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CHS and Its Many Locations

McKensey Kleppin, Staff

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Catonsville High School has occupied many sites all over the Catonsville community in the years it has existed. Tracing the school’s history can be both interesting and complex because of its frequent change of address.

Four main school buildings have served as Catonsville High. One no longer exists and was once located on Winters Lane. Two others are what is now the former Catonsville Elementary and the current Catonsville Elementary (which was also once Catonsville Junior High, too). As everyone knows, the most current site of CHS is at the intersection of Bloomsbury and Rolling Roads (and, prior to the 1950s, was once the site of the Lurman Estate).  However, there were many schools before the first “official” school opened on Winters Lane.

There was a school in 1857 that was across from the current day Children’s Home, most likely where the current elementary school is now. It was a one room log school with a teacher teaching 6 months of the year. As the school grew, it had to seek more locations.

The first location was where the Wilson Lumber Yard stood. The second location was a room over a blacksmith’s shop which is where the former Catonsville elementary school building is now. Lastly, a basement of a long-gone church on Bloomsbury was used.

There was also a school called the Devere School. It was a one-room school overlooking Fredrick Road near Oella Ave. School was divided by gender with boys on one side and girls on the other. The boys normally left as soon as they could work. Also, apparently the building and the grounds were haunted, which the children found entertaining even if it was just an old legend.

The first “real” school that people can remember was built in 1878. The school wasn’t technically a high school, it was just the only school in the area at the time. It wasn’t used as a school until many years later. The school was opened in 1898. It’s a small brick building on 20 Winters lane.The first graduating class was in 1905, with 4 girls and 1 boy. There were grades K-9 at that school when it first opened, with Grade 10 was added in 1903.

That school almost moved to a new building in 1908. The Board of Education thought about giving the Winters Lane building to the African American schools. The building that the African Americans were at was run down, needed a lot of work, and was being outgrown. Their school was located on the outskirts of the village between Winters Lane and Edmondson Ave.

There was a huge controversy around this. But in the end the Catonsville community decided not to give the building away, for racist reasons. The community did not want African American students closer to the “heart” of the ‘ville. After that, the building was sold to the Catholics. It became apart of St.Mark’s and is now being used for something else.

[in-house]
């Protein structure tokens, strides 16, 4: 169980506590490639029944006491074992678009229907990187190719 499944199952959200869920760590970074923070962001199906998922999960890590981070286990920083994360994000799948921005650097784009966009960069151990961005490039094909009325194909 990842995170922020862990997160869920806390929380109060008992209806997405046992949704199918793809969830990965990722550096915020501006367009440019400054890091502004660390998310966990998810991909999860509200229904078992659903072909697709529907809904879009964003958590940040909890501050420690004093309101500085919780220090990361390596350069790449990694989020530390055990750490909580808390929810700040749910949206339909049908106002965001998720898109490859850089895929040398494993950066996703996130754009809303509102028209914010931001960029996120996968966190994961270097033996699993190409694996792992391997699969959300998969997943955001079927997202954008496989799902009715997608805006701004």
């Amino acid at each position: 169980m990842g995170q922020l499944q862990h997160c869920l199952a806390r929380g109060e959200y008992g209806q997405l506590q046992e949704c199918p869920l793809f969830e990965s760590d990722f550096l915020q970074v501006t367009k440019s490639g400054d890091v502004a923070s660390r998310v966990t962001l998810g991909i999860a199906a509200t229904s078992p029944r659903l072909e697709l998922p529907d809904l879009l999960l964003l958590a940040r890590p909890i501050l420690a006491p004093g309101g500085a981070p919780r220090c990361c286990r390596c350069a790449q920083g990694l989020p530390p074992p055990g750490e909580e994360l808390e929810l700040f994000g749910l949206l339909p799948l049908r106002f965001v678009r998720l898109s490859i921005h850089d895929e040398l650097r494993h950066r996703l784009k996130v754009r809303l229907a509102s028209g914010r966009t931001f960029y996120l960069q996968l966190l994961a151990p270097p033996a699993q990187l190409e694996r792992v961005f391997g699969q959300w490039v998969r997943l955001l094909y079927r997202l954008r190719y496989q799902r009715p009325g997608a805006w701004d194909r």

The Catonsville community raised money and a new school was constructed in 1909.  They then moved around 1910 to the former Catonsville Elementary building on Frederick Road. It was dedicated on Friday, April 29th, 1910. It was called Catonsville High School even though it eventually housed all grade levels.

In 1922 it was reported that 300 kids were attending. Building additions were added in later years. They also used little rooms outside, portables, or what some people call “cottages.”

“I would say I knew a good amount of Catonsville’s history. I lived on Nunnery Lane since I was 6. Also once I graduated here I came back to intern, and now I’m teaching here,” said art teacher Jessica Voss.

In 1919 the Board of Education bought land from the Catonsville country club.  There were previous buildings on that land but, in 1924 they started construction on a larger building to be the high school. This left the building on Frederick Road to be the elementary school (grades 1-7). In 1925, CHS opened. In 1930 new classrooms and additions were added to accommodate for all of the kids.

“I remember when Catonsville wasn’t even in this building, and it used to occupy Bloomsbury which is now the current Catonsville elementary” said Ms. Voss.

In World War 2, the school housed many ,many more students then previously enrolled. At one point the principal lived on a floor above the cafeteria. They spent 27 years there until the current CHS building was built in 1952. Bloomsbury became a junior high housing 7th- 9th grade. Then it became a middle school and housed 6th-8th  grade.

The current Catonsville High School building was built on the Lurman farmlands. Gustav Lurman fought for the confederacy in the Civil War. He had owned the land for many, many years. The house was razed and all that remains are the groundskeepers cottage. Gustav Lurman bought many trees and shrubs, so there were two formal English gardens.

“One of the things that makes our campus so unique is because it’s the fourth largest campus/acreage in the country, for a public school. It’s because we have those Lurman woods that we can’t touch and that can’t be developed because we have those historic trees,” said principal Matt Ames.

While the Catonsville High campus has drastically changed in the many years, there are still many rare trees and plants. Lurman died and the school was bought by the Board of Education. The school was opened and built in 1952. The new building and additions were made in 1999. The new building now contains the science and math classes along with the Student Service Center.

 

 

 

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CHS and Its Many Locations